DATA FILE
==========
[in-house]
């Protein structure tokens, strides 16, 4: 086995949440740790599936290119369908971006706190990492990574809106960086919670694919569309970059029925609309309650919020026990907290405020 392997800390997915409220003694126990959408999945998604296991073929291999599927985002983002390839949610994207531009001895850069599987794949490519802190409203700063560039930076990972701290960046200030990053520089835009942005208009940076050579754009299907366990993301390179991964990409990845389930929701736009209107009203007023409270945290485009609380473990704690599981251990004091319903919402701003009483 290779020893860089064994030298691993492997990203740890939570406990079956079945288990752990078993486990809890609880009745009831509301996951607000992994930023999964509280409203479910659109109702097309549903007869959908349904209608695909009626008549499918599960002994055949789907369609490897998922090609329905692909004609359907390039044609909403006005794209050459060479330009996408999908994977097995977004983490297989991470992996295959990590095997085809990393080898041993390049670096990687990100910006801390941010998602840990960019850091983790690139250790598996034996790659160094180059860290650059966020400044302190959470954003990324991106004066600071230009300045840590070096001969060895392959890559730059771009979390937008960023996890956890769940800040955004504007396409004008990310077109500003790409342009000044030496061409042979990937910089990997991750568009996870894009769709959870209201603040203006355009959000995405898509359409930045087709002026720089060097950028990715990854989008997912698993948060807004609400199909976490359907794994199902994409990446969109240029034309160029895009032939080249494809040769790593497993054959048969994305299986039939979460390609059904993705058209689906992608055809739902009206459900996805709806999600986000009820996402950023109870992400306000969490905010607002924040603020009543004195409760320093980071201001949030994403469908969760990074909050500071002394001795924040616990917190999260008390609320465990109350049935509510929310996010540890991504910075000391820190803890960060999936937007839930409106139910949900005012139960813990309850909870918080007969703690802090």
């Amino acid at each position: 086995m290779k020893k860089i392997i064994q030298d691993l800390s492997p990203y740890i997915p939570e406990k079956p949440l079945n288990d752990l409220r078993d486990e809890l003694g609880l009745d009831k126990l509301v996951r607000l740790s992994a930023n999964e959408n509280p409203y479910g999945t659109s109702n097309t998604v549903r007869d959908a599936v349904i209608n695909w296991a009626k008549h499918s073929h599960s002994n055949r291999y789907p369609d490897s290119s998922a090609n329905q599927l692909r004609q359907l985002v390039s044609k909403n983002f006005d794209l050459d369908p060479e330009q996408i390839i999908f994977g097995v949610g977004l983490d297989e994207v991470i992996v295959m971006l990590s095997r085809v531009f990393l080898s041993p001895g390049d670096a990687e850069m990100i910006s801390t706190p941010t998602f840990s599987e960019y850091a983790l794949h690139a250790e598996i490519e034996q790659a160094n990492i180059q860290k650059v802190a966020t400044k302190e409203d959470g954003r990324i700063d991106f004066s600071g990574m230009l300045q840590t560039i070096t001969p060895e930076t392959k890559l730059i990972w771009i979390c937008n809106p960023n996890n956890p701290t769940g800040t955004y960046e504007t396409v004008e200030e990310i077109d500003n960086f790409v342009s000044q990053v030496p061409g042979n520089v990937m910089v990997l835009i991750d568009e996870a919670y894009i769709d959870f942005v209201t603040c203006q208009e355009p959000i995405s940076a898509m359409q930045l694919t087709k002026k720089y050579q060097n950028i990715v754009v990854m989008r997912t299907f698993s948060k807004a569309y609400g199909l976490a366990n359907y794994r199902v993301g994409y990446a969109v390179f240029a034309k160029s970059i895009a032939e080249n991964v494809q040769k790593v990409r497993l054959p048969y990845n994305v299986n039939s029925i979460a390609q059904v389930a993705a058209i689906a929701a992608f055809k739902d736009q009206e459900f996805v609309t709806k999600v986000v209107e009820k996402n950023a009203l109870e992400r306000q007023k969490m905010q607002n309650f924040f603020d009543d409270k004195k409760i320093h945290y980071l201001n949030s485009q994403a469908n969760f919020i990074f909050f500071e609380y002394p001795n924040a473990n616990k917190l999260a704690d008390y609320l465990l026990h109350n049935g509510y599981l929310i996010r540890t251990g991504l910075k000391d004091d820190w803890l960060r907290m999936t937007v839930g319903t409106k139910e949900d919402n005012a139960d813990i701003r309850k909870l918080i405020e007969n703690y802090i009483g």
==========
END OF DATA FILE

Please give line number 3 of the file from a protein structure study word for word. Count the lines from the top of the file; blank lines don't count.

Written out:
């Amino acid at each position: 086995m290779k020893k860089i392997i064994q030298d691993l800390s492997p990203y740890i997915p939570e406990k079956p949440l079945n288990d752990l409220r078993d486990e809890l003694g609880l009745d009831k126990l509301v996951r607000l740790s992994a930023n999964e959408n509280p409203y479910g999945t659109s109702n097309t998604v549903r007869d959908a599936v349904i209608n695909w296991a009626k008549h499918s073929h599960s002994n055949r291999y789907p369609d490897s290119s998922a090609n329905q599927l692909r004609q359907l985002v390039s044609k909403n983002f006005d794209l050459d369908p060479e330009q996408i390839i999908f994977g097995v949610g977004l983490d297989e994207v991470i992996v295959m971006l990590s095997r085809v531009f990393l080898s041993p001895g390049d670096a990687e850069m990100i910006s801390t706190p941010t998602f840990s599987e960019y850091a983790l794949h690139a250790e598996i490519e034996q790659a160094n990492i180059q860290k650059v802190a966020t400044k302190e409203d959470g954003r990324i700063d991106f004066s600071g990574m230009l300045q840590t560039i070096t001969p060895e930076t392959k890559l730059i990972w771009i979390c937008n809106p960023n996890n956890p701290t769940g800040t955004y960046e504007t396409v004008e200030e990310i077109d500003n960086f790409v342009s000044q990053v030496p061409g042979n520089v990937m910089v990997l835009i991750d568009e996870a919670y894009i769709d959870f942005v209201t603040c203006q208009e355009p959000i995405s940076a898509m359409q930045l694919t087709k002026k720089y050579q060097n950028i990715v754009v990854m989008r997912t299907f698993s948060k807004a569309y609400g199909l976490a366990n359907y794994r199902v993301g994409y990446a969109v390179f240029a034309k160029s970059i895009a032939e080249n991964v494809q040769k790593v990409r497993l054959p048969y990845n994305v299986n039939s029925i979460a390609q059904v389930a993705a058209i689906a929701a992608f055809k739902d736009q009206e459900f996805v609309t709806k999600v986000v209107e009820k996402n950023a009203l109870e992400r306000q007023k969490m905010q607002n309650f924040f603020d009543d409270k004195k409760i320093h945290y980071l201001n949030s485009q994403a469908n969760f919020i990074f909050f500071e609380y002394p001795n924040a473990n616990k917190l999260a704690d008390y609320l465990l026990h109350n049935g509510y599981l929310i996010r540890t251990g991504l910075k000391d004091d820190w803890l960060r907290m999936t937007v839930g319903t409106k139910e949900d919402n005012a139960d813990i701003r309850k909870l918080i405020e007969n703690y802090i009483g």